there are 201 to 500 employees, (b)(3)(C); and $300,000 is the limit for companies with more than 500 employees, (b)(3)(D). In her complaint in the district court Sheriff alleged that Midwest had "fifteen or more employees." (Emphasis added). In its answer to the complaint Midwest admitted that allegation, and the pretrial order includes that statement as an uncontroverted fact. Sheriff's prayer for relief included "compensatory damages for . . . mental pain and suffering." Midwest was thus aware before trial that Sheriff had the recovery of noneconomic damages in mind, in the amount of $50,000 or more. In its post trial motions in the district court and in its appellate arguments Midwest attacked the damage award on the ground that Sheriff's emotional distress evidence was insufficient to support the jury award. It has not relied on § 1981a(b)(3) or sought to limit Sheriff's noneconomic damages under it, nor has it submitted any evidence that it has fewer than 101 employees. At oral argument on appeal counsel for Midwest was asked, "how 42 U.S.C. § 1981a[(b)](3)(A) got lost in the shuffle?" Counsel for Midwest responded that it was "a statute that we don't claim applies here." Midwest's basic damages position has always been that Sheriff did not provide sufficient evidence to justify her award for emotional distress damages. For these reasons we conclude that the district court did not abuse its discretion by denying Midwest's motion for new trial or remittitur.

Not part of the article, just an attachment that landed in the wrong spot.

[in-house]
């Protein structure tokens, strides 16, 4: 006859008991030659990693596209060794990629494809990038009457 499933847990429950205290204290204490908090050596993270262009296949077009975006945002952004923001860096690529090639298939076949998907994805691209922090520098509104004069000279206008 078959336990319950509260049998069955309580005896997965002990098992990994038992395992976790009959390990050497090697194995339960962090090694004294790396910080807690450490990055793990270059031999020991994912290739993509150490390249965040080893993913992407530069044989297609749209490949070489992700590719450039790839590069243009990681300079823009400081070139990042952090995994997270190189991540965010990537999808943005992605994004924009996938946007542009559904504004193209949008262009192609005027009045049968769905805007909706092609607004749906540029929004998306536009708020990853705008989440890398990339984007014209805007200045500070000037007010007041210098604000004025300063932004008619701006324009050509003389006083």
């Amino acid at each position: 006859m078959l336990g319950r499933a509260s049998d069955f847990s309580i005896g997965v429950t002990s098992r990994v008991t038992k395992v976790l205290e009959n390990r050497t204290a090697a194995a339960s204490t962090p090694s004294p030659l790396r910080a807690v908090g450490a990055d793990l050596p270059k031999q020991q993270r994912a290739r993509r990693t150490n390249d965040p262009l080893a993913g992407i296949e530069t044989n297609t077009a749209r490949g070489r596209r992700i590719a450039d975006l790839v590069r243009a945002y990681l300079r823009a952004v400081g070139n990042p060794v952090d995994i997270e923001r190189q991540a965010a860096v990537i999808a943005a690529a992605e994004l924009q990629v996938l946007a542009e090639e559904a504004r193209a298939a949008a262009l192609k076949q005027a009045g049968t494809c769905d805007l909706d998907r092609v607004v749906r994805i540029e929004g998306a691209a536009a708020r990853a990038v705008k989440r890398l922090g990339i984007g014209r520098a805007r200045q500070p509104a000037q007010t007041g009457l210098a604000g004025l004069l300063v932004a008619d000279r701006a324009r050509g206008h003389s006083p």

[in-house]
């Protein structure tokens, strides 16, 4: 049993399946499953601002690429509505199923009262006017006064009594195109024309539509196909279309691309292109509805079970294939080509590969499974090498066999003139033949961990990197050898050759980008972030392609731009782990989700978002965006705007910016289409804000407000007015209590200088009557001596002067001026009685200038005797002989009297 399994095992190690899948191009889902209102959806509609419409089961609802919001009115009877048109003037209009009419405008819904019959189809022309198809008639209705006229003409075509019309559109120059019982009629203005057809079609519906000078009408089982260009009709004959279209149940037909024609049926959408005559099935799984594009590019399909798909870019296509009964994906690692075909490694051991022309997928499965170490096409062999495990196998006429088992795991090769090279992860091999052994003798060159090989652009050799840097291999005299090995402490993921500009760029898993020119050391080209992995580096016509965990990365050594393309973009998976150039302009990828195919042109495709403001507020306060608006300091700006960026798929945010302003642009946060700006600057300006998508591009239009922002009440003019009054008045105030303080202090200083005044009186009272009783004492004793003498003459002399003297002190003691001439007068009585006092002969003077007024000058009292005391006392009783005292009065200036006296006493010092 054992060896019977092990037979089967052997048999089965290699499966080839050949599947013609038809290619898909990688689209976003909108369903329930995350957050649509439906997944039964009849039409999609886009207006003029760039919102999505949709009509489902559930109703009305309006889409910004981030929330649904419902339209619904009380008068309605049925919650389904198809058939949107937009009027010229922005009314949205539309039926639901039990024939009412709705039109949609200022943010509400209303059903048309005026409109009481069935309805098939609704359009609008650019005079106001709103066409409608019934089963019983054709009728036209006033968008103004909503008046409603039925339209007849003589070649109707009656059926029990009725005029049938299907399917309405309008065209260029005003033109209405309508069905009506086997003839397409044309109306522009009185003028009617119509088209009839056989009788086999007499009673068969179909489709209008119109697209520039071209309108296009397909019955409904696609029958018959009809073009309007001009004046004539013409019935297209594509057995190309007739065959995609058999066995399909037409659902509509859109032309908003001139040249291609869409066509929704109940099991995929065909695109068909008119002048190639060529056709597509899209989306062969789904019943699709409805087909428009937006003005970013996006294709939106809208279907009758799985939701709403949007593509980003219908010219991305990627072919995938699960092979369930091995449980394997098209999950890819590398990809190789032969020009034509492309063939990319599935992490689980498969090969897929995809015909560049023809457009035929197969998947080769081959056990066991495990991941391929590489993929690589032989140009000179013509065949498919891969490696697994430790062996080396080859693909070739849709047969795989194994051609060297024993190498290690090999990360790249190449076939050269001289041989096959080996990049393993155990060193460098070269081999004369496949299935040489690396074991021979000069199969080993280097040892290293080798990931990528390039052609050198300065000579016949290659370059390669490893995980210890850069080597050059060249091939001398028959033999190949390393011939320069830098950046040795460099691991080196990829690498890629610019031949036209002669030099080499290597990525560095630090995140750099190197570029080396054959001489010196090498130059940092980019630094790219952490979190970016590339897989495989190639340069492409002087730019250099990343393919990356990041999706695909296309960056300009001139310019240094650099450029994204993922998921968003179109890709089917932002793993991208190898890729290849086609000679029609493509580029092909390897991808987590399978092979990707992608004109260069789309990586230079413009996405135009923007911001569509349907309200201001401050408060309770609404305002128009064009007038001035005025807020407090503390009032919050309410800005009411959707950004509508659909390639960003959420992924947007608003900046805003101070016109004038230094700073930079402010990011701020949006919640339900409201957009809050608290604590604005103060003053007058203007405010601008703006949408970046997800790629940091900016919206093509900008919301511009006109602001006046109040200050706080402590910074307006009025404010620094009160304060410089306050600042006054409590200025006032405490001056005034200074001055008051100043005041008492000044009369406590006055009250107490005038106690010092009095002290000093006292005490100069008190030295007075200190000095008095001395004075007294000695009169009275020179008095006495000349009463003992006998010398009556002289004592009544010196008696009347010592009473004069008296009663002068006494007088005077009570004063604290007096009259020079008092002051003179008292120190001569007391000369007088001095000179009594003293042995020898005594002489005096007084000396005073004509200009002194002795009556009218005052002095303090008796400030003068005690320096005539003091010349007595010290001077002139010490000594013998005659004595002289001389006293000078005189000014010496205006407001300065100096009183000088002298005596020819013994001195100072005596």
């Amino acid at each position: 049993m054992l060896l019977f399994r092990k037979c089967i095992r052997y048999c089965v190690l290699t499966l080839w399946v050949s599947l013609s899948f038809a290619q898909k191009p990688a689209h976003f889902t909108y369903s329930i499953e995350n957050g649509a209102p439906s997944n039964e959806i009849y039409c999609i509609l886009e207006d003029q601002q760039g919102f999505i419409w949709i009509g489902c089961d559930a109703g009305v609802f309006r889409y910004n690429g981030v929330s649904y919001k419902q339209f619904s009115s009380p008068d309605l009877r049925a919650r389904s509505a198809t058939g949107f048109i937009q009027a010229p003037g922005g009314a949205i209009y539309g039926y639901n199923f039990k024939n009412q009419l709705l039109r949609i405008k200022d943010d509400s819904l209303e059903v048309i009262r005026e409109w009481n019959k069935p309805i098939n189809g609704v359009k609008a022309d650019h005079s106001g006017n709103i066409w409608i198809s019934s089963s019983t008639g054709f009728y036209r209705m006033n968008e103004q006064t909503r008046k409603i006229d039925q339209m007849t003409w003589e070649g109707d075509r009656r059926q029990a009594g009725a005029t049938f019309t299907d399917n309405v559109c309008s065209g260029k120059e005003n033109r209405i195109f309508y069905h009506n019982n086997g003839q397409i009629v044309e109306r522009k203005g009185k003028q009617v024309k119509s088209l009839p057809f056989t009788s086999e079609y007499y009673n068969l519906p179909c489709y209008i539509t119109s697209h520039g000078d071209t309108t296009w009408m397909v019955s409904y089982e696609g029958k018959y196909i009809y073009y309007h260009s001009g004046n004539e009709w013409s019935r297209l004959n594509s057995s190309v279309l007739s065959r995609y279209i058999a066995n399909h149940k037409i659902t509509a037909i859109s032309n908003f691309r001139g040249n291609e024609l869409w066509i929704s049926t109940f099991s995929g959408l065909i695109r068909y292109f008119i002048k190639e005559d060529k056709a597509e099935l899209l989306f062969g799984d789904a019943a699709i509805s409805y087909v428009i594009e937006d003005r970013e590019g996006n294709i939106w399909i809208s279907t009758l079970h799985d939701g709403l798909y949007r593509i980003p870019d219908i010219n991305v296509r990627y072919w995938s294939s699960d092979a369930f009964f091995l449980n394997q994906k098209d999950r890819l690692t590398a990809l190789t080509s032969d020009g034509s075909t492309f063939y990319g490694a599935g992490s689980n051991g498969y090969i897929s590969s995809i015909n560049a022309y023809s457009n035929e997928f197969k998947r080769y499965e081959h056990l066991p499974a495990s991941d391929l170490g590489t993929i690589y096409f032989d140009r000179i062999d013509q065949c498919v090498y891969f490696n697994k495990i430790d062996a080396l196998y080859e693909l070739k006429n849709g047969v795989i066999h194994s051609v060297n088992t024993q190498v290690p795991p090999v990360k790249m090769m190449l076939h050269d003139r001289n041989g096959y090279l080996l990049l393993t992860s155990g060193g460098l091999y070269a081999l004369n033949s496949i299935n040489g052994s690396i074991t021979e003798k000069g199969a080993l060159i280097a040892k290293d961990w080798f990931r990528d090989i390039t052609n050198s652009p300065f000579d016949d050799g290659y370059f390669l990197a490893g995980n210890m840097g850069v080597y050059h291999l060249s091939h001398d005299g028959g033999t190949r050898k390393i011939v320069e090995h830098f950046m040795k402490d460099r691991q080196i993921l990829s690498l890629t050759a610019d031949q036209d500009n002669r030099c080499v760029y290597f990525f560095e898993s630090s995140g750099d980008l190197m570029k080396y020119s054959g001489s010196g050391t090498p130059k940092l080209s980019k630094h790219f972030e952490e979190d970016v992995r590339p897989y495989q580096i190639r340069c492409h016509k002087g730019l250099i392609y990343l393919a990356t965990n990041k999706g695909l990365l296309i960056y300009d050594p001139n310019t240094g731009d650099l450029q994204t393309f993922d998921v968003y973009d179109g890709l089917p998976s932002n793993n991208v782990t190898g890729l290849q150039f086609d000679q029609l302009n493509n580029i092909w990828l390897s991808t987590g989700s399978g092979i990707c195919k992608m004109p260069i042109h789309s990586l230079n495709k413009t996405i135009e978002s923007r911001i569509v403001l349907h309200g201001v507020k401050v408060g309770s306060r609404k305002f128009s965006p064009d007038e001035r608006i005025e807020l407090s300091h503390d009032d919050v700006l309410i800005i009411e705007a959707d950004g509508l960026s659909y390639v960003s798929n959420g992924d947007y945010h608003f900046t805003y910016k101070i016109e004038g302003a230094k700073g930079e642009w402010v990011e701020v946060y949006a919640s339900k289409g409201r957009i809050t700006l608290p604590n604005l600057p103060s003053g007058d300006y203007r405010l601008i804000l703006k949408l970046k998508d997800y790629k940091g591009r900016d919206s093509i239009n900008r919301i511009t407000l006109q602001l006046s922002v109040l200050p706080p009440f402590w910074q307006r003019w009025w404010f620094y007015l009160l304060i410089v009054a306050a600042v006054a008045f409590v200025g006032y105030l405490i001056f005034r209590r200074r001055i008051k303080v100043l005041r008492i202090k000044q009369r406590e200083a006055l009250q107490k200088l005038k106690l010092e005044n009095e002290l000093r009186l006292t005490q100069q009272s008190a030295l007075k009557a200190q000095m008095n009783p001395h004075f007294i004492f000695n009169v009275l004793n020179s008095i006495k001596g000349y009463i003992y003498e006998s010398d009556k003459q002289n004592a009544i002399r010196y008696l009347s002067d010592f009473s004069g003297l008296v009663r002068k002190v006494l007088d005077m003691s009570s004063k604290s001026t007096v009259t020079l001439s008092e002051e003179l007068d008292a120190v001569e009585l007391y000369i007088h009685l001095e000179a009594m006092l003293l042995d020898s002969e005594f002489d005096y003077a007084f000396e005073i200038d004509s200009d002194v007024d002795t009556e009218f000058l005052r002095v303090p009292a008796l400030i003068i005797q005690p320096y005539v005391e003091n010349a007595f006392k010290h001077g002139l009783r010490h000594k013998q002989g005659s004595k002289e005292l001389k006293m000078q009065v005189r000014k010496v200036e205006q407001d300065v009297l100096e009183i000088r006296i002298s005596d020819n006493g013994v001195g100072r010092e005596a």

IV The jury reasonably found from the evidence produced that Sheriff was subjected to a sexually hostile work environment that affected a term, condition, or privilege of her employment and for which Midwest failed to take prompt and effective remedial action. The district court also did not abuse its discretion in concluding that the jury's damage award was not excessive or against the weight of the evidence. Accordingly, the judgment of the district court is affirmed. BEAM, Circuit Judge, concurring and dissenting. I concur in the court's opinion except for its conclusion that the damages limitation found in 42 U.S.C. § 1981a(b)(3)(A) should be disregarded in this action. At the outset, I note that the two cases cited by the court, American General Finance Corp. v. Parkway Bank & Trust Co., 520 F.2d 607, 608 (8th Cir. 1975) and Cole v. International Union, United Automobile Aerospace & Agricultural Implement Workers, 533 F.3d 932, 936 (8th Cir. 2008), are almost wholly inapposite to a fair determination of this phase of the dispute. It was not until 1991 that Congress made damages available under Title VII and even then, Congress carefully limited the amount recoverable in an individual case, calibrating the maximum recovery to the size of the employer. Gebser v. Lago Vista Indep. Sch. Dist., 524 U.S. 274, 286 (1998). For purposes of this case, this calibration appears in 42 U.S.C. § 1981a(b)(3)(A) and (B) which state: (3) Limitations